Sigur Rós at 1STBANK Center, 4/06/13
Sigur Rós could have ended the night on any of the expected high points from its various albums, but it opted to go out with "Popplagið," the finale of its 2002 album ( ). That song could almost be a show in itself at close to fifteen minutes in length, starting with a melodic, drifty, meditative passage shot through with those electrifying, distorted, bowed guitar lines to give the whole a heightened emotional impact.
As the song built to a peaceful place in the last third of tune, a subtle, inexorable, powerful, climax reached a fever pitch of intensity and burst into a seething, whirling vortex of sound that was reflected on the screen as coherent images broke down into chaotic transmissions from a dying telecommunications satellite, a cousin to Hal 9000 throwing out its final thoughts in abstract images before winking out of existence. After the room seemed to calm down a little, the group came out on stage and bowed, clearly aware it had just done something special.
Earlier in the evening at the start of Sigur Rós's set, a gauze screen surrounded the stage as a kind of forward projection screen and the band was enveloped in a blue green light as it got started with "Yfirborð" from its forthcoming album Kveikur. The screen stayed in place for "Ný Batterí," and tendrils of white threads reached toward each other as that song progressed, and at the point in the song, where the ethereal turns to the intense, the curtain dropped to fully reveal the band, where it stayed down for the rest of the set.
With few pauses, the band played songs from every album from Agætis Byrjun on through to the new record. There were no lulls and low points and the projections were varied and inspired throughout the show with abstract imagery and mountain ranges, clouds, people in action, figures wearing gas masks, analogs of electrical signals and at one point, live projection of the band itself.
With eleven people on the stage at any given moment, it was impressive to see how this band brought its elements together to make the most out of simplicity when layered together. During songs with the three percussionists, the sense of texture and rhythm and mood created by the percussion alone was incredibly moving. Of course Jón "Jónsi" Þór Birgisson sang in his usual part human/part creature of faerie voice, both ethereal and coming from some deep place in the earth.
The sense of space created by the band is obvious on its recordings, but live, you are taken in to a different headspace because the music has such immediate presence in a way most of us cannot recreate at home. It was a bit like being able to comprehend some secret language of weather patterns as abstracted into stirring, symphonic songs. And the songs, while clearly well-composed, had that feeling of organic structures rather than something purely of the intellect.
One of the standout moments came with the performance of "Brennisteinn," a song from the forthcoming Kveikur. It sounded distinctly different from the rest of the music, even to the point of having a kind of inorganic, industrial flavor to the way the sounds came together. The urgency of its pace and the distorted bass swells felt like the band was forging a new era for itself in its songwriting. For a band that has taken a bit of time out as a live performing unit, for this show, Sigur Rós put in a fine performance that demonstrated the vitality of its music across the breadth of its career.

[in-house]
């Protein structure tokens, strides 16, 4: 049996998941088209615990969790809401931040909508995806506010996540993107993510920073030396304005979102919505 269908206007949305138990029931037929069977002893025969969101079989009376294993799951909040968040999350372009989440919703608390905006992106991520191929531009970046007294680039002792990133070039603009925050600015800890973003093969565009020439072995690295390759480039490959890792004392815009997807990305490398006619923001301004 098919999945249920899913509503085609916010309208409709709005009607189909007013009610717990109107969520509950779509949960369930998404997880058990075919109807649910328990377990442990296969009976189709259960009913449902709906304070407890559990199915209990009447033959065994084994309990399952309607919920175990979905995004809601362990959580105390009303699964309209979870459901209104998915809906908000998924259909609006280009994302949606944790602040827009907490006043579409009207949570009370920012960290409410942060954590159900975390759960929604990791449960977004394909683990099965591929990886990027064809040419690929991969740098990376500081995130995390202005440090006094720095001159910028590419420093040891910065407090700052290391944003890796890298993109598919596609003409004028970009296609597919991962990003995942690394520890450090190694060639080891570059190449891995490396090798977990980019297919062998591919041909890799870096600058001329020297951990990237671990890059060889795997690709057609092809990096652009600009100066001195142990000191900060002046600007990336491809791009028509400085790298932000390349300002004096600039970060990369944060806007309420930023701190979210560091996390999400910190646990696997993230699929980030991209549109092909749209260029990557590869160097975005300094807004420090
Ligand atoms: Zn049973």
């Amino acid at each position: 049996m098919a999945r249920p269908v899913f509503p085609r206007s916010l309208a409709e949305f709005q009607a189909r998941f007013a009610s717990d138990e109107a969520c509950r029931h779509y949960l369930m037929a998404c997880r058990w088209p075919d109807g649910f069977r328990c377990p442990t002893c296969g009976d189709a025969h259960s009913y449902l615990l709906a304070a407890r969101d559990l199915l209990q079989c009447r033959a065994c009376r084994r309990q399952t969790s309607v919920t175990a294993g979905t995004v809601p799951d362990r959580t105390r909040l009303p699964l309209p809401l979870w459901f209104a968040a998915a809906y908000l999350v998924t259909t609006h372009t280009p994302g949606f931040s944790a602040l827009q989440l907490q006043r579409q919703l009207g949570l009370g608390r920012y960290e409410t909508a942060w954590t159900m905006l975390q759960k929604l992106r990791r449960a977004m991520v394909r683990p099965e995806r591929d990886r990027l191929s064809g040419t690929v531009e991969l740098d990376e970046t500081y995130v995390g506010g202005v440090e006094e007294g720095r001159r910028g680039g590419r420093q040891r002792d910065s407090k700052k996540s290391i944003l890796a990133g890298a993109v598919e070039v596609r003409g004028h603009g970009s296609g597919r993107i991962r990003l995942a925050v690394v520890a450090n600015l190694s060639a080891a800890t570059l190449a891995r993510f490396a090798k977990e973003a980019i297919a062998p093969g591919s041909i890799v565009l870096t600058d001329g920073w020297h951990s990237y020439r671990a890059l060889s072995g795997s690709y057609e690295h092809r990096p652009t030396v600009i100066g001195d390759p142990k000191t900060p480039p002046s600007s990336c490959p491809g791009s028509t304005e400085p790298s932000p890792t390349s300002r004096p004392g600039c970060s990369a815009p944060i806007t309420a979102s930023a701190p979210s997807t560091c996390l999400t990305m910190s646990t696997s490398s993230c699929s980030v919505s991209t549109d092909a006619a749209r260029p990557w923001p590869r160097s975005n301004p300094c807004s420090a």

Continue reading for a complete setlist and critic's notebook.
The show opened with Oneohtrix Point Never. Just Daniel Lopatin and his bank of gear generating layers of sound as though creating a three dimensional sonic experience with some sounds present and distinct in the mix while others distant and/or non-distinct, giving the impression of a space with boundaries and finite characteristics rather than just the free-flowing nature of sound.
A lot of people probably thought he was playing just one track but in fact, Lopatin did begin and end pieces, including what sounded like a cut or two from his excellent 2011 album Replica. The fizzy, melancholic synths matched with piano and modulated white noise and swirling melodic tones to create a sound that evoked a dark, meditative Art of Noise gone late night jazz. Lopatin's use of tones and textures were musical in their orientation while not losing the ambient quality of his songs. Like headliners Sigur Rós, Lopatin showed himself a master of making the perfect mix of the organic and the otherworldly.
Personal Bias: In 2000, Agætis Byrjun wasn't the easiest album to find without paying a ridiculous amount of money. By chance one of the people working under me at a call center was from Sweden and went on a trip home and got me a copy of that album. I've been a fan since and haven't been able to catch the band since 2002 when it toured in support of ( ). This show was better.
Random Detail: I ran into Scott Uhl of Glass Delirium and Luke Thinnes of sleepdial at the show.
1STBANK Center - 4/6/13
["Happy BIrthday" in Icelandic to bassist Georg Hólm]
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